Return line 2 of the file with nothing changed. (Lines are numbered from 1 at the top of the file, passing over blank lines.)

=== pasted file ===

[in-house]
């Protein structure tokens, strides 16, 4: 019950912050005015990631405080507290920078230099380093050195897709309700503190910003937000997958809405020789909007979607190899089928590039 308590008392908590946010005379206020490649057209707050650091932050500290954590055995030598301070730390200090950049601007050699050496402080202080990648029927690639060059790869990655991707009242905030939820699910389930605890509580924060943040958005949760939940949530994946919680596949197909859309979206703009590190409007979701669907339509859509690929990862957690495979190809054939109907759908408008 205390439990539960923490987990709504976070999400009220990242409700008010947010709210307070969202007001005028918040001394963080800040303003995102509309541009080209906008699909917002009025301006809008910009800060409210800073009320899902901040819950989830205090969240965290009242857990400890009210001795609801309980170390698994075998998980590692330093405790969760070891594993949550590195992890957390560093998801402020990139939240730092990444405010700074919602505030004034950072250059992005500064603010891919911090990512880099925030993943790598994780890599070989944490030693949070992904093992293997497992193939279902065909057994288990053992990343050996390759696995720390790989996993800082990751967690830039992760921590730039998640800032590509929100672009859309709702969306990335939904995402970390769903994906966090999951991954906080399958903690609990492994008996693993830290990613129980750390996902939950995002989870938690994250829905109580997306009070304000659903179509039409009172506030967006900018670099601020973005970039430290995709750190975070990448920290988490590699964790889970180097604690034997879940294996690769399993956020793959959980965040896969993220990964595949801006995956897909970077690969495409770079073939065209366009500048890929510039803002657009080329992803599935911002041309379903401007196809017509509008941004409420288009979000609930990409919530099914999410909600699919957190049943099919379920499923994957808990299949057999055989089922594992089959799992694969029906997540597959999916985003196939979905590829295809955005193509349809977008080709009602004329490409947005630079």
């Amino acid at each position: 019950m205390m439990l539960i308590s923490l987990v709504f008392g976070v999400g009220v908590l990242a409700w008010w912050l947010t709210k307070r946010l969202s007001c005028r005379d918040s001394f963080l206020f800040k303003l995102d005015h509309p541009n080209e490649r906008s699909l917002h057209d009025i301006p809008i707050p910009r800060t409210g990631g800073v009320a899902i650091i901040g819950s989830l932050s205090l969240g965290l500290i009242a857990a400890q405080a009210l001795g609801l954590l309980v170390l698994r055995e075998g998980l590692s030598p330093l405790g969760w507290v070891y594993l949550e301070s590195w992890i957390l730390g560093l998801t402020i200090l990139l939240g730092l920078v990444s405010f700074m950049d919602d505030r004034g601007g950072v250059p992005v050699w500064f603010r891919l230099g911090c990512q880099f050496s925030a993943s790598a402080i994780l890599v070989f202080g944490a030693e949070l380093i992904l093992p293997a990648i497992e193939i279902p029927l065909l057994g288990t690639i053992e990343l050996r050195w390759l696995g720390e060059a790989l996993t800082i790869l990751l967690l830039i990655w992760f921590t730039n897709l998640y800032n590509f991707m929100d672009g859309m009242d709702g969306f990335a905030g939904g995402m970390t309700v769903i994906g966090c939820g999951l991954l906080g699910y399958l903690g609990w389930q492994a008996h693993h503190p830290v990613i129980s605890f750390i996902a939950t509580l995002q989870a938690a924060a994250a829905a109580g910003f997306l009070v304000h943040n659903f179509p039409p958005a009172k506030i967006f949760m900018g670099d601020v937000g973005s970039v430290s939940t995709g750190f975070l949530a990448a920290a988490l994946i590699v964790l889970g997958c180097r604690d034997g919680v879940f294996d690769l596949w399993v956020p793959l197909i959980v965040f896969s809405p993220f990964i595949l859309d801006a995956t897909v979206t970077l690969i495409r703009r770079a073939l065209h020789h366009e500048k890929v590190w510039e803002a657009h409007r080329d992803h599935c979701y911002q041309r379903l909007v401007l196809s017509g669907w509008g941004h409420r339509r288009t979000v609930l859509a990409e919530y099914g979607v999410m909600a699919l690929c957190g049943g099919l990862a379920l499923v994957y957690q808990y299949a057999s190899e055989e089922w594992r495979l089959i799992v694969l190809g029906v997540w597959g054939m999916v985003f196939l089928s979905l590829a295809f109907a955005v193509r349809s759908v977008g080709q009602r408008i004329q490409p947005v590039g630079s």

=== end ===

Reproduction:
């Protein structure tokens, strides 16, 4: 019950912050005015990631405080507290920078230099380093050195897709309700503190910003937000997958809405020789909007979607190899089928590039 308590008392908590946010005379206020490649057209707050650091932050500290954590055995030598301070730390200090950049601007050699050496402080202080990648029927690639060059790869990655991707009242905030939820699910389930605890509580924060943040958005949760939940949530994946919680596949197909859309979206703009590190409007979701669907339509859509690929990862957690495979190809054939109907759908408008 205390439990539960923490987990709504976070999400009220990242409700008010947010709210307070969202007001005028918040001394963080800040303003995102509309541009080209906008699909917002009025301006809008910009800060409210800073009320899902901040819950989830205090969240965290009242857990400890009210001795609801309980170390698994075998998980590692330093405790969760070891594993949550590195992890957390560093998801402020990139939240730092990444405010700074919602505030004034950072250059992005500064603010891919911090990512880099925030993943790598994780890599070989944490030693949070992904093992293997497992193939279902065909057994288990053992990343050996390759696995720390790989996993800082990751967690830039992760921590730039998640800032590509929100672009859309709702969306990335939904995402970390769903994906966090999951991954906080399958903690609990492994008996693993830290990613129980750390996902939950995002989870938690994250829905109580997306009070304000659903179509039409009172506030967006900018670099601020973005970039430290995709750190975070990448920290988490590699964790889970180097604690034997879940294996690769399993956020793959959980965040896969993220990964595949801006995956897909970077690969495409770079073939065209366009500048890929510039803002657009080329992803599935911002041309379903401007196809017509509008941004409420288009979000609930990409919530099914999410909600699919957190049943099919379920499923994957808990299949057999055989089922594992089959799992694969029906997540597959999916985003196939979905590829295809955005193509349809977008080709009602004329490409947005630079």